Rupert Everett and Cary Elwes and Colin Firth really were just about too beautiful to be believed back in ’84. These dewy-eyed preternaturally perfect boys lolling about seductively, batting their lush lashes while indolently arranging themselves on couches, sipping champers, drawling in upper class accents. So many handsome young men making cow eyes at each other, kind of makes you wonder how the British upper classes managed to reproduce with (ahem) women.
If they did. In “Tinker Tailor Soldier Spy”, John le Carre’s fictionalized retelling of the Cambridge spy ring, le Carre has the old Russia hand Connie Sachs muse about all of those privileged scions of the upper crust, boys who went through Eton and Cambridge, raised to rule an empire. And then the empire was gone, and what now? Kim Philby was one of those; Guy Burgess, Donald Maclean, Anthony Blunt….why did so many of the best and brightest become traitors?
If we go by “Another Country”, it’s maybe because the English public school system produced so many closeted embittered men, fed up with the hypocrisy of a system in which the richest and most useless sent their sons to live in a posh concentration camp atmosphere ruled by incompetents, sadists and predators. And then required the survivors remain silent afterwards. Maybe so. The current leadership of Britain doesn’t exactly fill you with confidence about the quality of the public school system’s products. Perhaps the mechanics of leading a hidden life in 1930’s homophobic England made Burgess practiced at concealing his allegiances in other matters. Or maybe we (and “Another Country”) are reading too much into this part of Burgess’ life. As le Carre put it about another agent, some men love being traitors. Always being the smartest, most clever, always knowing that one thing no one else in room suspects.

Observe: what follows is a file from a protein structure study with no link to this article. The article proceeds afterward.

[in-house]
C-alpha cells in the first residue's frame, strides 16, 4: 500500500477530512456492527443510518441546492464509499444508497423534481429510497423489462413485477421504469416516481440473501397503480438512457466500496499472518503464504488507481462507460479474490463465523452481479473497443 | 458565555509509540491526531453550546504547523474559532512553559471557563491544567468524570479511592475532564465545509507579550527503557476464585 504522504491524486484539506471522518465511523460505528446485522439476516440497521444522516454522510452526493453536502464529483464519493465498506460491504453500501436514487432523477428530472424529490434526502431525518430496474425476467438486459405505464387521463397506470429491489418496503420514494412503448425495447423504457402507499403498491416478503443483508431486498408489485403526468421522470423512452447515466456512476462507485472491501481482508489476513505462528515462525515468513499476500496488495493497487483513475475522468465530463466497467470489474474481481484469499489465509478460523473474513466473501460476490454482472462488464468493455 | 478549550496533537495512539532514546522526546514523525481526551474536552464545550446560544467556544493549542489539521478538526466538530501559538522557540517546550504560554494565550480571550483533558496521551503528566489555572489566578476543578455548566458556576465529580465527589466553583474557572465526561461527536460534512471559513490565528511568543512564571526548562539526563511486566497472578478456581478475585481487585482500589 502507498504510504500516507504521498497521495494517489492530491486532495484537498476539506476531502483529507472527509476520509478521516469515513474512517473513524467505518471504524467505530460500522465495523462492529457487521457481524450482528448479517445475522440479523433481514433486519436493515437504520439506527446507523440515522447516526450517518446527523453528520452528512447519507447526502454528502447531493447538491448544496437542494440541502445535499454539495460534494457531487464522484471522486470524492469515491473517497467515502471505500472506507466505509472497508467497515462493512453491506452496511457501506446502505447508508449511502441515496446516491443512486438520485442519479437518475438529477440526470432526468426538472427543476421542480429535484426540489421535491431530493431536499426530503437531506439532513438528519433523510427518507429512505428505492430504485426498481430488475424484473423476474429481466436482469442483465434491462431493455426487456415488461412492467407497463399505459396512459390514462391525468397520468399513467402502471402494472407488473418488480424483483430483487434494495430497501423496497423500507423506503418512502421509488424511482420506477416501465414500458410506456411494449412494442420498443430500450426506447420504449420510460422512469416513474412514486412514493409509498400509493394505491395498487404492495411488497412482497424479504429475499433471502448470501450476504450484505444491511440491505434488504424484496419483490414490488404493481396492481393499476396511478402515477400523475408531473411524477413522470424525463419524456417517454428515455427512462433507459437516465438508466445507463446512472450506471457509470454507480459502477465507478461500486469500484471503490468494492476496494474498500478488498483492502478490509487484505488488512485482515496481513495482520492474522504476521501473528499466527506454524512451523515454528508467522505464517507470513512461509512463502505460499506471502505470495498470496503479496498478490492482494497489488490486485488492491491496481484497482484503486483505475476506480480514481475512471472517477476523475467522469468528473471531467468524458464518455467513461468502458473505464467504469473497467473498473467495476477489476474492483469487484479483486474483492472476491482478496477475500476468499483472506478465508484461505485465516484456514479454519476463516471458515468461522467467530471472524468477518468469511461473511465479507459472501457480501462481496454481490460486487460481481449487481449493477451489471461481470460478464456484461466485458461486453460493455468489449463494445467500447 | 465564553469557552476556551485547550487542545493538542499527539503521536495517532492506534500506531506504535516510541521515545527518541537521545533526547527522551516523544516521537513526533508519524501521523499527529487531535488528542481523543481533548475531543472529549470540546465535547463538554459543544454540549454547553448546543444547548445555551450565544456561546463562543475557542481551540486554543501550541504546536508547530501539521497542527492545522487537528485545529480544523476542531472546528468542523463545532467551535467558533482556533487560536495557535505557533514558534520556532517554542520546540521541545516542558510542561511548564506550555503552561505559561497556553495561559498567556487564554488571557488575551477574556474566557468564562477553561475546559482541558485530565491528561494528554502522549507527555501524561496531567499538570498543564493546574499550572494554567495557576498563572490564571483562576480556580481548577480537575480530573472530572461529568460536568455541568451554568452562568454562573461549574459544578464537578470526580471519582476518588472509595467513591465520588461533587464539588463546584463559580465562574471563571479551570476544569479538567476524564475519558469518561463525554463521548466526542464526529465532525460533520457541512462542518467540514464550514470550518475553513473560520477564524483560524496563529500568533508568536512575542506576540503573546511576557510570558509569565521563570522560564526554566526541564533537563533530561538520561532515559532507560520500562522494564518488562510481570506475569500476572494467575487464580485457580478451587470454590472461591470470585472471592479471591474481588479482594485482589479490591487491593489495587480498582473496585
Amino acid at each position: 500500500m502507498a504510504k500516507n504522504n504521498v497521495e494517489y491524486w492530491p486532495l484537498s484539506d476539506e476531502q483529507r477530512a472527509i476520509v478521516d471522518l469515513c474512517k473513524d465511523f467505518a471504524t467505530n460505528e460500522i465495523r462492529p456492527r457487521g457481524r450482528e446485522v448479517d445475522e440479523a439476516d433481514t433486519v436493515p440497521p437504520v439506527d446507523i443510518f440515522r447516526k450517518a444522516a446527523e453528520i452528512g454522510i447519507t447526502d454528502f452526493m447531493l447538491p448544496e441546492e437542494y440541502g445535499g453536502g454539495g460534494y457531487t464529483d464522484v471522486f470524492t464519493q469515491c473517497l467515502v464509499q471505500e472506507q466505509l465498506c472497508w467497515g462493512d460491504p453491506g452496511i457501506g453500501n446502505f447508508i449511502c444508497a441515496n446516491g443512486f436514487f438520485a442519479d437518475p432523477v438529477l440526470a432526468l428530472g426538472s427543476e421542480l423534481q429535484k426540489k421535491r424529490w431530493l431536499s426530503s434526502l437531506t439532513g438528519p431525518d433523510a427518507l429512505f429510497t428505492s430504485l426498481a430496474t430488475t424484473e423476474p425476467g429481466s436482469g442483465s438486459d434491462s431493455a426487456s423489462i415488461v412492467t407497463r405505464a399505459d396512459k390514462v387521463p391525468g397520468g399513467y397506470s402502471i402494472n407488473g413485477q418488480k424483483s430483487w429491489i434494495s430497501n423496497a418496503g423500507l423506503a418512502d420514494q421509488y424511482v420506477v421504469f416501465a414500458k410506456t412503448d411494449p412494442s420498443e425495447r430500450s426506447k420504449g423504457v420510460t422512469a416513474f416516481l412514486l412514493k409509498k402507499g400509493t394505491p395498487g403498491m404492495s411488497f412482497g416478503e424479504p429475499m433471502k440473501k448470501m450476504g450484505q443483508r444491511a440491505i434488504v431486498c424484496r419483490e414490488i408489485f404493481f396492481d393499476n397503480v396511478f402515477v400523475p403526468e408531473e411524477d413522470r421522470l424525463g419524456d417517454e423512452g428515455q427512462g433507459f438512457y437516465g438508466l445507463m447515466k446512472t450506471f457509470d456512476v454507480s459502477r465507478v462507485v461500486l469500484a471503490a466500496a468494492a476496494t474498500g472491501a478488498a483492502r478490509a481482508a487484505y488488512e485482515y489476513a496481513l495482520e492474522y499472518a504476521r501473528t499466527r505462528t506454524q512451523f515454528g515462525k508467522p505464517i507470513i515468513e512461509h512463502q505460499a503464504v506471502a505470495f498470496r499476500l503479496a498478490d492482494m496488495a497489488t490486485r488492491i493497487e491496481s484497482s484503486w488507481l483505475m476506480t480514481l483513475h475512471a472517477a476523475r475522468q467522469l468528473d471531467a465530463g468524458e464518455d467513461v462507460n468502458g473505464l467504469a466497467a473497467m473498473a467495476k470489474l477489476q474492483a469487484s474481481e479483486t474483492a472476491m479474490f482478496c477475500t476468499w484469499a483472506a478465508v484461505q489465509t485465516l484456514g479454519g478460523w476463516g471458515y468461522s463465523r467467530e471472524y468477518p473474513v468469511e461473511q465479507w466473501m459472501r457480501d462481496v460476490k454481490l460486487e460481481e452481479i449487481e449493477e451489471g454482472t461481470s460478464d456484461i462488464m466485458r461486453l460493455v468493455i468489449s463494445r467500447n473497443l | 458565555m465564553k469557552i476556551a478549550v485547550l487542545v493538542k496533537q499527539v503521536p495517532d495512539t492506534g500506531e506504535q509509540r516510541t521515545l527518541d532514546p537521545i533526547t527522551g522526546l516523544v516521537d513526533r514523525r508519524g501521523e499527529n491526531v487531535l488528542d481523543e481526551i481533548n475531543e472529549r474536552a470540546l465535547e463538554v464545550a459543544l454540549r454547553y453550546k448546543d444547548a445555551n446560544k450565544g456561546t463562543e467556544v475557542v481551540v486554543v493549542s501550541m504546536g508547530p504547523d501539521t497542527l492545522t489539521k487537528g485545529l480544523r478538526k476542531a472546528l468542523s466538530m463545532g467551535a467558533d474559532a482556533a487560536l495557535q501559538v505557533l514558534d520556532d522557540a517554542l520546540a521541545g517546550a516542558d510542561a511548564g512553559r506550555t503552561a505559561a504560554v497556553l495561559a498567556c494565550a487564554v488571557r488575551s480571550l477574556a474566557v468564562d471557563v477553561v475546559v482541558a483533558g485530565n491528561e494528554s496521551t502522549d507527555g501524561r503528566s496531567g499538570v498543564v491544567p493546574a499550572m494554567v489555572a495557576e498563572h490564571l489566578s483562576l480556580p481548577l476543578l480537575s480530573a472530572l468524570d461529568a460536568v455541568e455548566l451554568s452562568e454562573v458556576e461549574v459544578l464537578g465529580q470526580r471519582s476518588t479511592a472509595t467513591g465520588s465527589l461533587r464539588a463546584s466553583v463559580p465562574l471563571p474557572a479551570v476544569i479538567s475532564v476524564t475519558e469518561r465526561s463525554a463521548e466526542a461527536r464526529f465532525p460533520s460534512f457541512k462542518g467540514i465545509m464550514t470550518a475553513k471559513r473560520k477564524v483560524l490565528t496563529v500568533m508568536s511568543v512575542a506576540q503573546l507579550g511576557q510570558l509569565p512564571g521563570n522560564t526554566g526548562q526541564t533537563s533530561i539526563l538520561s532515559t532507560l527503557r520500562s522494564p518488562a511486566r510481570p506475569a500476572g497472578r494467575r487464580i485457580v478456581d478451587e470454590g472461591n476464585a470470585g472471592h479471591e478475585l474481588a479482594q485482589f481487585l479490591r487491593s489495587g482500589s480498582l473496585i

“Another Country” looks great, and the actors (if seeming kind of old to be in prep school) are a testament to the quality of Britain’s acting classes. Those English do make consistently good acting talent. For a shortish movie, the pacing is as languid as Everett’s elegant manners and the drama understated to the point that this viewer would’ve liked a car chase or explosion to lighten up the proceedings.
But, it’s hard to be too critical about a movie that actually does try to deal with some big issues and does that in a cinematic way. Set dressing, clothes, music, it’s all quality stuff. Makes “Downton Abbey” look cheap and tawdry. Whether “Another Country” is anything biographical about Guy Burgess, I’ve no idea. It is kind of ironic that he spied for Stalin’s USSR, a nation that, had he been a gay Russian rather than a treasonous Brit, have shipped him off to the Gulag or worse. But the heart wants what it wants, doesn’t it? In “Another Country”, our protagonist wants Cary Elwes and Colin Firth, Colin Firth wants a communist utopia, and Stalin wants to plant agents in the heart of British Intelligence.
If you’re looking for anything historical about the Cambridge spies, “Another Country” isn’t that. Maybe an origin story, a prequel to the main event. But, nicely acted by guys who might have asked, like Derek Zoolander did, “if there is more to life than being really, really, ridiculously good looking?”